Cardiac angiosarcoma is a rare form of cancer that occurs in your cardiac (heart) tissue. An angiosarcoma is a type of cancer in which cancerous cells grow in your lymph or in the inner lining of your blood vessels. While cardiac angiosarcoma is rare, it’s the most common cause of malignant (cancerous) tumors in the heart.

A cardiac angiosarcoma can obstruct blood flow in your heart. It can also affect your heart’s ability to pump blood.

Cardiac angiosarcomas tend to affect adults at a younger age than most other cancers. They usually spread quickly and are difficult to treat because of the location of the tumor. This means people with it tend to have a poor outlook.

Early identification is key to improving your outlook with cardiac angiosarcoma. As the condition tends to run in families, regular screening for cardiac angiosarcoma may help a doctor or other healthcare professional find it early.

Keep reading to learn more about cardiac angiosarcoma, including its symptoms, diagnosis, and treatment.

The symptoms of cardiac angiosarcoma depend upon where the cancerous cells are growing.

Most cardiac angiosarcomas grow in the right atrium of your heart. This is the chamber of your heart that receives blood without oxygen. It then moves your blood to your right ventricle and lungs to receive oxygen.

Sometimes, the tumor can advance to your tricuspid valve between your right atrium and right ventricle.

Some symptoms include:

The symptoms of angiosarcoma can resemble those of many other conditions, including a heart attack or pulmonary embolism. Doctors will likely rule out these emergency conditions first.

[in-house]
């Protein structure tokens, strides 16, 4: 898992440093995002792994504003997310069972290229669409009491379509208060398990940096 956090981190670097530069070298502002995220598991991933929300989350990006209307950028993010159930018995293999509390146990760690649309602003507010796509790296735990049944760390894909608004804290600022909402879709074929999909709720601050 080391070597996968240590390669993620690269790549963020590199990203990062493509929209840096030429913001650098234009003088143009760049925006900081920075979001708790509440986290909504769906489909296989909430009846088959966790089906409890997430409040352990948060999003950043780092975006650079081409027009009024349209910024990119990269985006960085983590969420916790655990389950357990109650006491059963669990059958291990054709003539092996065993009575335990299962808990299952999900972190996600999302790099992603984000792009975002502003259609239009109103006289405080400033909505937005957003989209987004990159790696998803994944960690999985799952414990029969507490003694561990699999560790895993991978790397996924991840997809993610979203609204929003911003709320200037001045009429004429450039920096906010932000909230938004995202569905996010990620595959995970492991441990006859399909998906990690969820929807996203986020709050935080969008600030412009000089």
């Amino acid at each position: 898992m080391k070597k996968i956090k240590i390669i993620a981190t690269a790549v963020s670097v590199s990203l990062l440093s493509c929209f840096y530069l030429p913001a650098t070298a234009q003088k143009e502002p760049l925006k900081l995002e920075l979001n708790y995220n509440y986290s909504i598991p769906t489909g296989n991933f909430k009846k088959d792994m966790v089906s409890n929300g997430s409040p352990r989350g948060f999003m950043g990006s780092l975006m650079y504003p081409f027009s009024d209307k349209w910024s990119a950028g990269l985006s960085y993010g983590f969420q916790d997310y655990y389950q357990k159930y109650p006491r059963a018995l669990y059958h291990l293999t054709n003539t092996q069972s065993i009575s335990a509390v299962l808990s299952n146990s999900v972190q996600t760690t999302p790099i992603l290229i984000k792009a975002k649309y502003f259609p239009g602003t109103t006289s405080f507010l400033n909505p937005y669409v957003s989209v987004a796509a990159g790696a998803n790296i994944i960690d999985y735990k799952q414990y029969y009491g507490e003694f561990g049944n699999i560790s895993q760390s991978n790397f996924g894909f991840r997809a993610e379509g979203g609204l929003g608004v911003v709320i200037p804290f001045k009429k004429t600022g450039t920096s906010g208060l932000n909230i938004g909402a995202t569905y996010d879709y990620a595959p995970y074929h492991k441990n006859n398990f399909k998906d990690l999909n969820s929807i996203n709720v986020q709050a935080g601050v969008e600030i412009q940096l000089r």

Imaging may help a doctor identify cardiac angiosarcoma. Examples include:

A TTE is a noninvasive test that uses a special imaging probe held outside your chest to identify the chambers of your heart. A TTE helps doctors identify about 75% of all primary cardiac angiosarcomas.

Once a doctor identifies the tumor or potential tumor, they must test for the presence of cancerous cells. This may involve taking a sample of tumor tissue and some of your blood.

Who gets cardiac angiosarcoma?

Cardiac angiosarcoma accounts for less than 1% of all adult cancers. Experts estimate that it affects 0.007% of the adult population.

People tend to receive a diagnosis of cardiac angiosarcoma younger in life than they would for other cancers or heart conditions. In a 2019 study, the average age at the time of receiving a diagnosis of cardiac angiosarcoma was 44.4 years. It’s two to three and a half times more common in those assigned male at birth than those assigned female.

But it can affect anyone. A 2019 study reported the case of a 17-year-old female teen with cardiac angiosarcoma.

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Because cardiac angiosarcoma is so rare, doctors haven’t yet developed protocols as they have for more common cancer types, such as lung or breast cancer. More research and trials are needed to establish treatment standards.

Your treatment plan will depend upon the nature of your tumor and where it grows in your heart.

The preferred option is surgery, with chemotherapy beforehand. The goal of chemo is to reduce the size of your tumor before your surgery. In some cases, a doctor may use radiation therapy instead of chemo.

A surgeon may remove your tumor or a portion of it. They may also remove a thin border of healthy heart tissue around your tumor.

Removing your tumor can help enhance your quality of life. If the tumor is blocking blood flow, removing it will allow your blood to flow more freely and help your heart work more effectively. A 2019 review found that the median survival time of those who underwent surgery was 4 months longer than those who didn’t.

But surgery may not be possible if your tumor has grown a lot or is in a difficult location.